The province of Alberta is known as the "Texas of the North," for its history in oil and right-wing politics. And I've seen more cowboy hats the past two days here than I ever did in Texas. To be fair, I happened to be visiting during the Calgary Stampede, my second wayward stumble of the year into a cultural festival.
A Brief, Modern History of Calgary
The modern history of Calgary plays a vital role in its formation, so let's get into it, briefly. Early industries in Calgary were mainly agriculture, cattle herding, and the building of the Canadian Pacific Railway. However, the city really exploded in 1914 when oil was discovered. (By World War II, the Turner Valley oilfield was producing 95% of Canada's oil!) During the height of the oil boom, much of the city's infrastructure was built up, and many of these skyscrapers are still owned by or bear the names of gas companies like Shell, Gulf, and Chevron. While Edmonton was chosen as the capital of Alberta, Calgary is currently the largest city in the province with over 1.4 million residents. As a result, the city is filled with cool architecture, old buildings, massive apartment complexes, and so many parking lots.
The History of The Calgary Stampede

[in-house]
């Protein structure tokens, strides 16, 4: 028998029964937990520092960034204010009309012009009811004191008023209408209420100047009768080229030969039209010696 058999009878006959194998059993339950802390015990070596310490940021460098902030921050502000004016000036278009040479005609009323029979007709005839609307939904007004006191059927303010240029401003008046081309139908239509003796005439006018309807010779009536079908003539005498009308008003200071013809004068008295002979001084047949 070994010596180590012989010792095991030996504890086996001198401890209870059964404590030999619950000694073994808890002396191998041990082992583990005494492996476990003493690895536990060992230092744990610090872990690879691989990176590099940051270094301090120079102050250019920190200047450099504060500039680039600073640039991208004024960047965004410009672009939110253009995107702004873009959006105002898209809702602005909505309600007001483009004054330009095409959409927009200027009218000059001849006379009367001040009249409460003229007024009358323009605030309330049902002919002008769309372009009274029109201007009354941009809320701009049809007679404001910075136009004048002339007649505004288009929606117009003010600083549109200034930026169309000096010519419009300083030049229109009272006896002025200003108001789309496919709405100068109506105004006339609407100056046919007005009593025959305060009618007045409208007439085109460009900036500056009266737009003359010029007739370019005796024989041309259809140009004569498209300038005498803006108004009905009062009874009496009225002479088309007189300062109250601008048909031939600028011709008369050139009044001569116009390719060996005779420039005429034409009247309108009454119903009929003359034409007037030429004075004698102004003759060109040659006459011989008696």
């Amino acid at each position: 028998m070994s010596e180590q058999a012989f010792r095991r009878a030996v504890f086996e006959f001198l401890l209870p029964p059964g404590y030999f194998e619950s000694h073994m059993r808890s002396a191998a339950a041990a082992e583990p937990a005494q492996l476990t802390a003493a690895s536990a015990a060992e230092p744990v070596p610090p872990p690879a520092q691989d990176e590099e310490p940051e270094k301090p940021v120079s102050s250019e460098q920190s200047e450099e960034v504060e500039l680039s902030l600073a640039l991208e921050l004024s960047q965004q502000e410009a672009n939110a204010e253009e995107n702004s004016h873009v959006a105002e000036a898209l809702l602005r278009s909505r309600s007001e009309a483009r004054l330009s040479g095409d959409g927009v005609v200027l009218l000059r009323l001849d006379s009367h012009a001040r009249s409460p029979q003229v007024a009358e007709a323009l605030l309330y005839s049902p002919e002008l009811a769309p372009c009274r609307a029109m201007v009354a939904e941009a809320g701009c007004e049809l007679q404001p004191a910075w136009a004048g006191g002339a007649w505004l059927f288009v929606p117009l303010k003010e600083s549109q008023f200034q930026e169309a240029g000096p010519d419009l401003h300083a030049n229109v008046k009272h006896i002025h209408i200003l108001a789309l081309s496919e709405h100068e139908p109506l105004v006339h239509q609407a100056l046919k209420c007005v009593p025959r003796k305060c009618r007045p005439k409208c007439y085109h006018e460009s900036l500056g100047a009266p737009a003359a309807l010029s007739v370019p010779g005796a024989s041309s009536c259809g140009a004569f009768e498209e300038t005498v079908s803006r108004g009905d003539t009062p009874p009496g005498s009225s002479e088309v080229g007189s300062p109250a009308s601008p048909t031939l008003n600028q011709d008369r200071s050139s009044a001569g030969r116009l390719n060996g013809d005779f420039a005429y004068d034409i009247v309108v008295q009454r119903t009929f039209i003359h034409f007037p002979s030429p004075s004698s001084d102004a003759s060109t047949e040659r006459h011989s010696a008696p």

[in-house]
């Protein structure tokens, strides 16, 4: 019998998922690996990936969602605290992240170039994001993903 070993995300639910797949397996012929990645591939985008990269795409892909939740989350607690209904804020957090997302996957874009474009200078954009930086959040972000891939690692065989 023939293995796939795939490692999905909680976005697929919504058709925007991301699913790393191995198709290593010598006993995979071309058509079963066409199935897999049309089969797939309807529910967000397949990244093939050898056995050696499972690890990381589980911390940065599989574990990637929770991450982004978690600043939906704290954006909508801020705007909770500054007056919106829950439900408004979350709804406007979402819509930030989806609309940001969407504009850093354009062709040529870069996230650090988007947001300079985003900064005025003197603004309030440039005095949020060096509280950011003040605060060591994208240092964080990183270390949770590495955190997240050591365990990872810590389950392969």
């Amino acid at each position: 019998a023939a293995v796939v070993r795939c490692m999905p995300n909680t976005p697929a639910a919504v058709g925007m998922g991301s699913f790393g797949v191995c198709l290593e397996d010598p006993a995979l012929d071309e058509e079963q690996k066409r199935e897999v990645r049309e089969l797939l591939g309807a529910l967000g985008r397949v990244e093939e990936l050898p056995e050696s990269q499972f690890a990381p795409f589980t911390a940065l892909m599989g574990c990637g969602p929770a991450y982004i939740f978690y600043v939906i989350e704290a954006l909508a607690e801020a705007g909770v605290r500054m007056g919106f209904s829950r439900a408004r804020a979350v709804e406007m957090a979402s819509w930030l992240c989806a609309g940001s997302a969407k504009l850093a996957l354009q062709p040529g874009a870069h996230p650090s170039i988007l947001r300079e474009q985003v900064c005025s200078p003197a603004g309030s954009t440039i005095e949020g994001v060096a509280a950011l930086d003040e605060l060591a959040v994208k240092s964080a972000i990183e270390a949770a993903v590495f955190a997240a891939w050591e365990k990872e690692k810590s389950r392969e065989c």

In 1908, Calgary was awarded money by the federal government to host an exhibition akin to the World's Fair. They built pavilions and a racetrack and threw a parade with a rodeo, horse racing, and lassoing events. The city saw 100,000 visitors to its mere 25,000 residents, which was a real boon during the economic recession. After the Dominion Exhibition, a group formed to put on a similar Calgary Stampede in which cowboys from all over North America competed for prize money. The first one occurred in 1912 and raised $120,000 in revenue. The festivities have continued ever since, and it was recently declared a Canadian National Historical Event.
I've accidentally timed my stay in Calgary to coincide with the 10 days of festivities, and it's been an interesting and confusing experience. For one thing, I'm not sure there are always so many haystacks lying around town. We overheard the chef at our Italian restaurant complaining about "Stampede Week" because their menu was offering a BBQ plate. And I was rudely awoken at 7 am by a concert in the parking lot next to our hotel that included covers of both Jolene by Dolly Parton and Kiss by Prince and lasted until 9 am. I'd be curious to know what Calgary is like the other 355 days of the year. I don't imagine I'd experience so much cognitive dissonance from hearing "Soorry" from a man wearing a ten-gallon hat.